The following season they again reached the FA Cup quarter final with a run that included two games unlikely ever to be forgotten. The fourth round saw Tranmere drawn away to Merseyside rivals Everton, in whose shadow, along with that of Liverpool, the club has always lived. A memorably one-sided game saw Tranmere give the Toffees a comprehensive three-nil hammering at Goodison Park, with one goal from Jason Koumas and two storming headers from defender Steve Yates. The date has been immortalised in Tranmere history, fans having designated 27 January Saint Yates' Day. More drama was to come in the shape of a 4-3 fifth round victory over Southampton. Trailing 3-0 at half time, and having been comprehensively outplayed by the Premier League side, Tranmere came out for the second half transformed. With Prenton Park a cauldron of noise, Tranmere began to launch an astonishing display of unfettered attacking football, ripping the Southampton defence to tatters as they blazed forward at will. A hat trick by Paul Rideout brought the scores level, with Stuart Barlow then hitting the winner which gave Tranmere a 4-3 victory in a game generally regarded as one of the greatest FA Cup comebacks of all time.
In the league things were very different, with the side floundering at the very bottom of the table. Aldridge finally handed in his resignation in March 2001 when Tranmere lost 2-3 at home to Barnsley after having led 2-0. The caretaker team of Ray Mathias and Kevin Sheedy was unable to save them and Tranmere were relegated from Division One after a decade at that level.
Despite this signing of expensive new talent and some fairly encouraging early season form, Watson's first season in charge vindicated his critics. His team played a dull and unattractive style of football, insipid to a crowd raised on the tradition of silky passing football perfected under King and Aldridge, and, astonishingly given the strength of the squad he inherited, spectactularly ineffective in terms of results. From February until the end of the season, Tranmere only managed three wins from 19 fixtures, resulting in a mediocre mid-table finish in a league many had expected them to win. The season provided some memorable results, including a 5-0 win over local rivals Wrexham, a 4-0 win over Blackpool, and two 6-1 wins in the same week; the first against Cambridge in the league, the second an FA Cup victory over Carlisle. However, among many unwanted statistics for the year was that Tranmere failed to do the double over a single team in the league demonstrating a lack of consistency that contributed to their downfall.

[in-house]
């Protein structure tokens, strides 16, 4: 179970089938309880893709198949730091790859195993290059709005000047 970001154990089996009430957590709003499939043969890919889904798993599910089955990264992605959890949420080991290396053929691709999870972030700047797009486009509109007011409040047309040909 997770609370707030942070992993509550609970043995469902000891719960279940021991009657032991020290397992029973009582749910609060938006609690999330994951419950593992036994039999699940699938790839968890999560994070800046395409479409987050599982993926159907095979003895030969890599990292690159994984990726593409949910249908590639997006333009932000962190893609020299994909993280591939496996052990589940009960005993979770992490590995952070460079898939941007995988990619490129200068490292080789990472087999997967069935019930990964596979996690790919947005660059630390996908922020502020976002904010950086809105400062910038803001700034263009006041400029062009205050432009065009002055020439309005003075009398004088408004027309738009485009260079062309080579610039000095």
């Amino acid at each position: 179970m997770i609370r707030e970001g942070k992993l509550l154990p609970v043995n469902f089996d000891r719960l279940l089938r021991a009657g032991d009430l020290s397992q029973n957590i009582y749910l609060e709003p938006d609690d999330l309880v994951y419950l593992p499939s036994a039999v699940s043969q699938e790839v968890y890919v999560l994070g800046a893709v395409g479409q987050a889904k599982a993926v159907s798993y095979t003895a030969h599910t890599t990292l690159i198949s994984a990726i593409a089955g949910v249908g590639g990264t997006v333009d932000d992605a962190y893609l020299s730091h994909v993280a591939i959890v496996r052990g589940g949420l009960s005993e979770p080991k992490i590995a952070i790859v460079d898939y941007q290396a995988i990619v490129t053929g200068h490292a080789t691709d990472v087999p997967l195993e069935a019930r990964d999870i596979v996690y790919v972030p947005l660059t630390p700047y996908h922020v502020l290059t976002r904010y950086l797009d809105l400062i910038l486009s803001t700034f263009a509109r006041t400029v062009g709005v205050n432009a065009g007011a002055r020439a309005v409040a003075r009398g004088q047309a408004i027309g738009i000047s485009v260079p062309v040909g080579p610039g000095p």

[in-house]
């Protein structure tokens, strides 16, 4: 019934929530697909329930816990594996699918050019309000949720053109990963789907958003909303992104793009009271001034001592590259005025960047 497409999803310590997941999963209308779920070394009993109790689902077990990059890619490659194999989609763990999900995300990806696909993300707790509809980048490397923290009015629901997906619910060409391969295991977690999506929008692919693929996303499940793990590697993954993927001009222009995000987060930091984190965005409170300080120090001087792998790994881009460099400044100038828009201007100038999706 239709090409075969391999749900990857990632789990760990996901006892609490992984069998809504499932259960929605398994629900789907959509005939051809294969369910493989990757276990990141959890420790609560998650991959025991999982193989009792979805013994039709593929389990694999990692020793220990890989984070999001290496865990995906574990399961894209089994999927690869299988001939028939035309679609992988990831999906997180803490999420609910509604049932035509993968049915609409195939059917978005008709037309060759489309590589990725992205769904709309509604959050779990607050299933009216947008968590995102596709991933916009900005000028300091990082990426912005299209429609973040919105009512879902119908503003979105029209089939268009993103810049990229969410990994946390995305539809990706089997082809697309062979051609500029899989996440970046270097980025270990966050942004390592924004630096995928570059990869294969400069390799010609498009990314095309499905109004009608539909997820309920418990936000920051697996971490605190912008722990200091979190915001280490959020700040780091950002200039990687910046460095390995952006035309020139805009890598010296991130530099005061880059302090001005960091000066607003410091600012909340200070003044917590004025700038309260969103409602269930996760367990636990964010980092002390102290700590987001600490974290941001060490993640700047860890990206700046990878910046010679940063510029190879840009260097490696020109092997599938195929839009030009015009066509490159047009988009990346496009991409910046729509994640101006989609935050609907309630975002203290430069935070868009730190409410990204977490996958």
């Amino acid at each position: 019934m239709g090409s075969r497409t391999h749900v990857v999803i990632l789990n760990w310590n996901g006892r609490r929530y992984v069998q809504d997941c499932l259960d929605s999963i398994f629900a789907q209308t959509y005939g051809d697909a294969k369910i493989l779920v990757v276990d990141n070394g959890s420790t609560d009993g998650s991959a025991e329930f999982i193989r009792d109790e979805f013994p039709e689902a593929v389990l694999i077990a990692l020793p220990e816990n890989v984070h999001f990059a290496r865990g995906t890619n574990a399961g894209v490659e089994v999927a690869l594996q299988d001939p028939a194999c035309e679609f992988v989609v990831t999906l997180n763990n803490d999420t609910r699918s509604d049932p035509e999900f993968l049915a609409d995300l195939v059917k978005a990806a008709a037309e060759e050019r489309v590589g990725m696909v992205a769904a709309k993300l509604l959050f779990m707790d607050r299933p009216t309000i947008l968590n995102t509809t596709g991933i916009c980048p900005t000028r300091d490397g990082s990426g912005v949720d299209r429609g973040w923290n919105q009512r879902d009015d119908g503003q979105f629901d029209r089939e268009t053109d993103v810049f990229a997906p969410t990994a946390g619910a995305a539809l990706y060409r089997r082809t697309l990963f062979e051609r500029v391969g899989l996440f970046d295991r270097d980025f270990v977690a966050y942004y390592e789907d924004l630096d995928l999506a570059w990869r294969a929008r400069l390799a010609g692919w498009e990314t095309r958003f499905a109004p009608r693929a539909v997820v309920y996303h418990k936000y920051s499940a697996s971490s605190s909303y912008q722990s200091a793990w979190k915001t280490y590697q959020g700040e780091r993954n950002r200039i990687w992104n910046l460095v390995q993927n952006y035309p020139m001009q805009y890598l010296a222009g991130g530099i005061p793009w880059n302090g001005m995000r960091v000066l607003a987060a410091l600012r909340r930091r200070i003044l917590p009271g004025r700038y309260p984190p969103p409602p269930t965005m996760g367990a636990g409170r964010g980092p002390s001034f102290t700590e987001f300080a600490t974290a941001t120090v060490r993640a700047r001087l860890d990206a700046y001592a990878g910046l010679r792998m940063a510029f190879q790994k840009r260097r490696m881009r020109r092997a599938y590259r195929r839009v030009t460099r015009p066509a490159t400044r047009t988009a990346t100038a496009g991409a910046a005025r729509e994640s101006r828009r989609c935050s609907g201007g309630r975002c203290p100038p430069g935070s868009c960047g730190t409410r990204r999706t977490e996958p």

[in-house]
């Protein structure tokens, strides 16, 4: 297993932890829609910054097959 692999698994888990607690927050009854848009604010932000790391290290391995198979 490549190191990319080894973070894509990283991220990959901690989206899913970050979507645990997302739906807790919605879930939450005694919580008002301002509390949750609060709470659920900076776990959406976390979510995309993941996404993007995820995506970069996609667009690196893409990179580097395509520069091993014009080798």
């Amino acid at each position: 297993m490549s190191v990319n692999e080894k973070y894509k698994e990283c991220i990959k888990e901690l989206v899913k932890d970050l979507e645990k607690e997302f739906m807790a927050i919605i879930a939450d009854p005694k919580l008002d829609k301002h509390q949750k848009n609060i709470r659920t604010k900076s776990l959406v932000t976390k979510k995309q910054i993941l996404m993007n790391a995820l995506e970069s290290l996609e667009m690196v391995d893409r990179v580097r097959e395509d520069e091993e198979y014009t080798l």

Despite calls for Watson to be replaced and the collapse of Aldridge's cup final side as key players departed in droves, he remained in charge for the duration of the summer. In July 2002, Waton signed Kevin Gray from Huddersfield and immediately installed him as club captain but while the manager sang his praises, fans raised questions about the quality of his defending and his pace. Gray's poor performances in the 2002-03 pre-season heaped pressure onto Watson and gave his critics further ammunition, culminating in Birmingham City's visit to Prenton Park in which the newly-promoted midland team ran out 7-0 winners and Gray was singled out for particular criticism. In the wake of the this game, the board sacked Watson, with Lorraine Rogers stating a lack of passion on the pitch as the main reason. Dave Watson joins an extremely short list of managers who have been sacked due to a side's performance in a pre-season friendly. He nowadays coaches schoolboy sides in Liverpool.
Results and performances seemed to improve immediately when Tranmere stalwart Ray Mathias was promoted from assistant manager to full manager in 2002-03. Tranmere's season opener was an away match at Port Vale which was won convincingly 4-1. By the end of August Tranmere were a point outside the playoff places. Under the guidance of Mathias and the extremely popular assistant-manager David Kelly who was appointed in October, Tranmere remained within three points of the playoff places most of the season. David Kelly's influence on the season was said to be considerable and his ideas and personality in training were hailed by the players.
A feature of the 2002-03 season was the extraordinary number of loan players who served the club for different lengths of time, including three goal-keepers: Ian Feuer, Keith Welch and Phil Whitehead, plus short-lived outfield players Pat McGibbon, Tom Curtis, Christian Edwards, Adam Proudlock and Marvin Robinson. Loan players of note were Tyrone Loran and Mike Jackson (who were both later signed permanently) and winger Iain Anderson who chipped in with two goals in his seven-game stay.